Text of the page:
Skript | Skript: Leitungen und Filter (In deutscher Sprache). | |||||

Voraussetzungen / Besonderes | Die Uebungen werden auf Englisch gehalten. | |||||

227-0116-00L | VLSI I: From Architectures to VLSI Circuits and FPGAs | W | 6 KP | 5G | F. K. Gürkaynak, L. Benini | |

Kurzbeschreibung | This first course in a series that extends over three consecutive terms is concerned with tailoring algorithms and with devising high performance hardware architectures for their implementation as ASIC or with FPGAs. The focus is on front end design using HDLs and automatic synthesis for producing industrial-quality circuits. | |||||

Lernziel | Understand Very-Large-Scale Integrated Circuits (VLSI chips), Application-Specific Integrated Circuits (ASIC), and Field-Programmable Gate-Arrays (FPGA). Know their organization and be able to identify suitable application areas. Become fluent in front-end design from architectural conception to gate-level netlists. How to model digital circuits with SystemVerilog. How to ensure they behave as expected with the aid of simulation, testbenches, and assertions. How to take advantage of automatic synthesis tools to produce industrial-quality VLSI and FPGA circuits. Gain practical experience with the hardware description language SystemVerilog and with industrial Electronic Design Automation (EDA) tools. | |||||

Inhalt | This course is concerned with system-level issues of VLSI design and FPGA implementations. Topics include: - Overview on design methodologies and fabrication depths. - Levels of abstraction for circuit modeling. - Organization and configuration of commercial field-programmable components. - FPGA design flows. - Dedicated and general purpose architectures compared. - How to obtain an architecture for a given processing algorithm. - Meeting throughput, area, and power goals by way of architectural transformations. - Hardware Description Languages (HDL) and the underlying concepts. - SystemVerilog - Register Transfer Level (RTL) synthesis and its limitations. - Building blocks of digital VLSI circuits. - Functional verification techniques and their limitations. - Modular and largely reusable testbenches. - Assertion-based verification. - Synchronous versus asynchronous circuits. - The case for synchronous circuits. - Periodic events and the Anceau diagram. - Case studies, ASICs compared to microprocessors, DSPs, and FPGAs. During the exercises, students learn how to model FPGAs with SystemVerilog. They write testbenches for simulation purposes and synthesize gate-level netlists for FPGAs. Commercial EDA software by leading vendors is being used throughout. | |||||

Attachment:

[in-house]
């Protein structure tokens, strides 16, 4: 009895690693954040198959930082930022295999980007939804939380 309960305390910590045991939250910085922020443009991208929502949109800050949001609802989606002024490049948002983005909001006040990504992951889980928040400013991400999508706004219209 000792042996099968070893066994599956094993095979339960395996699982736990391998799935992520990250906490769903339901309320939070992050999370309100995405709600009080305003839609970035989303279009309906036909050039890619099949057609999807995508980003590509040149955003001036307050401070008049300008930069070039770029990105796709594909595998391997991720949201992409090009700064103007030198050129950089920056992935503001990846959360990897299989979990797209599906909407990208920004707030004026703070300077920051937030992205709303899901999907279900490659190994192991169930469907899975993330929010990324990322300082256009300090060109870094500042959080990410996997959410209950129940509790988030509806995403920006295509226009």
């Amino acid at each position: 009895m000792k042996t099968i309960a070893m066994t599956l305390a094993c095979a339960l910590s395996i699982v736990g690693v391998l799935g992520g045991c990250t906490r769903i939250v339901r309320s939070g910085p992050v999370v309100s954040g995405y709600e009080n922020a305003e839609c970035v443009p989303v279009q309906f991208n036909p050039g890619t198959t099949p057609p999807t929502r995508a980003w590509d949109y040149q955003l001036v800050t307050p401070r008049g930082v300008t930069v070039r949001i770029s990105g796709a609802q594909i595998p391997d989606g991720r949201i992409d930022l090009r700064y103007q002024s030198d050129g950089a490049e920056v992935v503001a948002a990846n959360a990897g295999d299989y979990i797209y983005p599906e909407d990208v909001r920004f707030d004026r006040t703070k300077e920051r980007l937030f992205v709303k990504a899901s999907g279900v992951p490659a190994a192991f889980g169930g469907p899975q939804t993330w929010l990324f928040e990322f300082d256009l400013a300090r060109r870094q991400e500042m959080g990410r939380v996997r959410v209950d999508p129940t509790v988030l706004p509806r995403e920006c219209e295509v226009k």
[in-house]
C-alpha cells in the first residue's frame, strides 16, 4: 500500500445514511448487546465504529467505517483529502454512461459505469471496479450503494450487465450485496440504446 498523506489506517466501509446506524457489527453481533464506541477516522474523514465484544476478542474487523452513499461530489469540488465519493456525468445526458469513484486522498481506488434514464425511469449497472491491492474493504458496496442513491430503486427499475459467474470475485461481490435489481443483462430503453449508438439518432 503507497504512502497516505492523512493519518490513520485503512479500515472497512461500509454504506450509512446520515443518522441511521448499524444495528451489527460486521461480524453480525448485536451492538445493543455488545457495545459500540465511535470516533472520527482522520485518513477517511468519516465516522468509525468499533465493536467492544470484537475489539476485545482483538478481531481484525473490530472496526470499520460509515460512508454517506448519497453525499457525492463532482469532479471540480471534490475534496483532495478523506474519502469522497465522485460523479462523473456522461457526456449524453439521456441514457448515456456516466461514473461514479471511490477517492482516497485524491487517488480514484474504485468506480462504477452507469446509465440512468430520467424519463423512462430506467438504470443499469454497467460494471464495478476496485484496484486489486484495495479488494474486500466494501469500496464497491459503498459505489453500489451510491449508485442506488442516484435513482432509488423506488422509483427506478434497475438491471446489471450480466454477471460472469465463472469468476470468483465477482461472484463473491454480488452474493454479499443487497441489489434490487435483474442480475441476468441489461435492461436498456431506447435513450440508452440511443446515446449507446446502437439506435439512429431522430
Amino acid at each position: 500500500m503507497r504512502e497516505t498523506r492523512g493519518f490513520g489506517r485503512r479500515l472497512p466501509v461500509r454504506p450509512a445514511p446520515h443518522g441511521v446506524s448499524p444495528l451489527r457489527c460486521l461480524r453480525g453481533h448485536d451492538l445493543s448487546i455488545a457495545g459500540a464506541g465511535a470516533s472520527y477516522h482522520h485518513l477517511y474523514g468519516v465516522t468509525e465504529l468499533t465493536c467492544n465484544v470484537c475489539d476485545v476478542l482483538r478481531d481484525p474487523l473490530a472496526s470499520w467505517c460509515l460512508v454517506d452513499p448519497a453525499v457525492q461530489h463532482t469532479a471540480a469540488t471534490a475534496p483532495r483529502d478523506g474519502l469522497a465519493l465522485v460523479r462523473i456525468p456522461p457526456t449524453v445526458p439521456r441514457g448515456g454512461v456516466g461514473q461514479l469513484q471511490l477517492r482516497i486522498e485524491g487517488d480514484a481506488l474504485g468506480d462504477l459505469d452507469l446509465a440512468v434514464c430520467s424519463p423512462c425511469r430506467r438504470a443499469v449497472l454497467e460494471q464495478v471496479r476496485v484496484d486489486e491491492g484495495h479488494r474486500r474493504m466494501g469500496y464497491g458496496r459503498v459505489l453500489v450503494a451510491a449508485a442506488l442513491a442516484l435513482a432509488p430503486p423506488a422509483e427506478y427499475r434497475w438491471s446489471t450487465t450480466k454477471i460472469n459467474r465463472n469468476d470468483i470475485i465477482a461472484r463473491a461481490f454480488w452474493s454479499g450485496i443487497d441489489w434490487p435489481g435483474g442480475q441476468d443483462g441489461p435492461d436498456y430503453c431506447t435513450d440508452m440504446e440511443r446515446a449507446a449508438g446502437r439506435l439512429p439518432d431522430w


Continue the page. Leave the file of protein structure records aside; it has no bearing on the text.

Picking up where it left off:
Skript | Textbook and all further documents in English. | |||||

Literatur | H. Kaeslin: "Top-Down Digital VLSI Design, from Architectures to Gate-Level Circuits and FPGAs", Elsevier, 2014, ISBN 9780128007303. | |||||

Voraussetzungen / Besonderes | Prerequisites: Basics of digital circuits. Examination: In written form following the course semester (spring term). Problems are given in English, answers will be accepted in either English oder German. Further details: Link | |||||

227-0148-00L | VLSI III: Test and Fabrication of VLSI Circuits | W | 6 KP | 4G | F. K. Gürkaynak, L. Benini | |

Kurzbeschreibung | In this course, we will cover how modern microchips are fabricated, and we will focus on methods and tools to uncover fabrication defects, if any, in these microchips. As part of the exercises, students will get to work on an industrial 1 million dollar automated test equipment. | |||||